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Fluency

Fluency is reading with accuracy, speed, and understanding. To read aloud with expression requires an understanding of the text’s meaning beyond simple decoding of individual words. Students who struggle with fluency may read slowly, in a monotone, ignoring punctuation, or in choppy start-and-stop rhythms. Often, such readers have difficulty monitoring understanding and self-correcting. Support these students with tools that allow for repeated readings and performance, and model expressive reading with audiobooks, e-books, and your own live readings.


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Teach with Tech


Students need differentiated instruction to understand what is involved in fluency, strategies to develop fluency, and many opportunities to practice. Technology tools that foster marking text and making video and audio recordings can support the strategies described below.


Steps:



  1. Explain that fluency means recognizing and pronouncing the words accurately; reading at the right level of speed for the purpose and level of text; and using the voice to express meaning (e.g., character, plot, tone), including pausing and phrasing in line with the punctuation.
  2. Explain to students that you will help them to use different strategies that will help them build fluency.
    Ways to build fluency


    • Read a lot online and offline, including books, e-books, websites, newspapers, and magazines.
    • Repeat read some texts (or passages) to work on accuracy, expression, and rate.
    • Learn techniques for reading aloud with expression, such as dramatic reading of character dialogue and pausing for suspense in a breaking news report.
    • Learn strategies for decoding words in context.
    • Monitor how well you understand what you read.

  3. Show students how to use online and offline tools to track their oral reading performance as a way to set goals and show improvement.
View evidence behind this recommendation


IES Recommendations


Provide explicit vocabulary instruction


Evidence:
Strong


Source: IES Practice Guide: Improving adolescent literacy: Effective classroom and intervention practices


Provide direct and explicit comprehension strategy instruction


Evidence:
Strong


Source: IES Practice Guide: Improving adolescent literacy: Effective classroom and intervention practices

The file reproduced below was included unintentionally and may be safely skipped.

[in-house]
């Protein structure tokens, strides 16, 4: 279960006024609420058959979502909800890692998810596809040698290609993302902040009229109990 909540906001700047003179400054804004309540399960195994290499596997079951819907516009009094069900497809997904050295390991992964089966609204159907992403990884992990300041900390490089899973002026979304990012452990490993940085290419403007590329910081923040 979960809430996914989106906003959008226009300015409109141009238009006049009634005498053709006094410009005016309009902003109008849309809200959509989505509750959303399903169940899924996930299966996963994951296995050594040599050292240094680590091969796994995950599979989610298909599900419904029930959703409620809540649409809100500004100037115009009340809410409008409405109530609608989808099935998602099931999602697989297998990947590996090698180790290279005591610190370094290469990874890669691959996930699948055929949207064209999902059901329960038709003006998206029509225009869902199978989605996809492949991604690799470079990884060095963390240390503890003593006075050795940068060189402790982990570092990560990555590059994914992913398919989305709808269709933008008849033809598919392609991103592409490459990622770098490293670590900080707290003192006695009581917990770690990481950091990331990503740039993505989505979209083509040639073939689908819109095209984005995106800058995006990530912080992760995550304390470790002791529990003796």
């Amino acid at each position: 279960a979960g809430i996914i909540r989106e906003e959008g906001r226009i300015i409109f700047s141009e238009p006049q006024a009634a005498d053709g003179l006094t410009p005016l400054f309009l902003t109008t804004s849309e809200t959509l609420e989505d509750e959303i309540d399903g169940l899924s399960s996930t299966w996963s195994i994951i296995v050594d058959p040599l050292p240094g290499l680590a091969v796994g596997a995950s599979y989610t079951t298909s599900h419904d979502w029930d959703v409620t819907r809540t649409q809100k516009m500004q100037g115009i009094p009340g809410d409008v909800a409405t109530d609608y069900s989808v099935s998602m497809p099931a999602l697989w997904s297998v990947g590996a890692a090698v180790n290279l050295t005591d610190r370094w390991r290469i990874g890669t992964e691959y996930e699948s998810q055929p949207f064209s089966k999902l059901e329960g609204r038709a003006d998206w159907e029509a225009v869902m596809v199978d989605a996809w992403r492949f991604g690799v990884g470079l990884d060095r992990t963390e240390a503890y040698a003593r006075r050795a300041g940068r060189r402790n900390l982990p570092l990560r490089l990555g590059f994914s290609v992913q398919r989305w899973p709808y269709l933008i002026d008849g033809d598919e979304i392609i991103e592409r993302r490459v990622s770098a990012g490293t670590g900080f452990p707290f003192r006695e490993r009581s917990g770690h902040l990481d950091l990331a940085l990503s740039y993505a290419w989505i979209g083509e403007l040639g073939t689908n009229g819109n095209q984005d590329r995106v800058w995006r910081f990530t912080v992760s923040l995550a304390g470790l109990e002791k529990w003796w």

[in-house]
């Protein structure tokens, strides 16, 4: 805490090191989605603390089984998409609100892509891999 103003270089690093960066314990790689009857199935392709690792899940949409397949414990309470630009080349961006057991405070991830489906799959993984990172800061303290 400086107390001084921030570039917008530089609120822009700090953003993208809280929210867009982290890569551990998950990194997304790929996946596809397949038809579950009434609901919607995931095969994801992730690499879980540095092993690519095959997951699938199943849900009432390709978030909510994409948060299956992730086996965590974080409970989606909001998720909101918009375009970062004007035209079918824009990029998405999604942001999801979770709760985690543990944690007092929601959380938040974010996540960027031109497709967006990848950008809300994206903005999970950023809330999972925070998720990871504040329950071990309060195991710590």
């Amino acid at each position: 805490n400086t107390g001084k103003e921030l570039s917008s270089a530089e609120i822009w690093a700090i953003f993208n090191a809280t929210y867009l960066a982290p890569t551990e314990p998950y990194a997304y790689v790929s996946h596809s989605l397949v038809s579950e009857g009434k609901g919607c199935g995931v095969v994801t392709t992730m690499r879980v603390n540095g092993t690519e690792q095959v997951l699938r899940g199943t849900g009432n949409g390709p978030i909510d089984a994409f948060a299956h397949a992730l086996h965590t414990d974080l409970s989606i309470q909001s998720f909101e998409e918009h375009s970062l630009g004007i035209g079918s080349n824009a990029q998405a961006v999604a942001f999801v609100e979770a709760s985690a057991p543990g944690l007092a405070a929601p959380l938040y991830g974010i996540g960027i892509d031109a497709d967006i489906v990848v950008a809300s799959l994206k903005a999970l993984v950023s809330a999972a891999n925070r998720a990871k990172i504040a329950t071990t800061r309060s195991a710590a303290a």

Teach students how to use reading comprehension strategies


Evidence:
Strong


Source: IES Practice Guide: Improving Reading Comprehension in Kindergarten Through 3rd Grade


Step 2: Give Students Strategies and Models


  1. Model fluent and expressive reading daily by taking advantage using audiobooks, e-books, online videos, and podcasts.
  2. Model how to address different types of oral reading issues, stopping to think aloud about what isn’t working right and then trying again.
    Ways of addressing oral reading issues


    If the student is reading:
    • slowly and in a boring monotone, then increase rate and add dramatic expression.
    • too fast without pausing for punctuation, then slow down and pause appropriately at punctuation.
    • at the right speed and accuracy but without expression, then vary your voice to communicate the character, plot, and tone of the text.
    • with without stopping to self-correct miscues, then use self-monitoring and word recognition strategies to self-correct.
    • without understanding, then think aloud about how to draw on textual information and prior knowledge.

  3. Demonstrate and model how students can self-assess fluency by using a graph or qualitative checklist to monitor and improve expressive reading, creating a video podcast showing the self-assessment process, and posting podcasts on the class website and inviting feedback.
View evidence behind this recommendation


IES Recommendations


Teach students to identify and use the text’s organizational structure to comprehend, learn, and remember content.


Evidence:
Moderate


Source: IES Practice Guide: Improving Reading Comprehension in Kindergarten Through 3rd Grade


Teach students how to use reading comprehension strategies


Evidence:
Strong


Source: IES Practice Guide: Improving adolescent literacy: Effective classroom and intervention practices


Step 3: Provide Opportunities for Practice


  1. Teach students how to select texts that are at the appropriate instructional or independent level, depending on the fluency goal.
    Helping students select appropriate texts


    • If the text is for repeated reading, choose a text that is worth rereading.
    • Vary the type of text to include fiction, poetry, and informational text.
    • Comics and graphic novels are good for expressive reading.

  2. Provide struggling readers with options for assisted reading and paired reading (reading aloud together, alternating reading, echo reading). Students can work with an older student reading buddy, special education teacher, literacy specialist, or adult volunteer.
  3. Use technology tools to engage students in performing text. Introduce technology by showing videos of students performing choral readings and readers’ theater. Have students audiotape and/or videotape while practicing so that they can see and hear what needs to be improved before performing for an audience. Post final performances on the school website.
View evidence behind this recommendation


IES Recommendations


Teach students how to use reading comprehension strategies


Evidence:
Moderate


Source: IES Practice Guide: Improving adolescent literacy: Effective classroom and intervention practices


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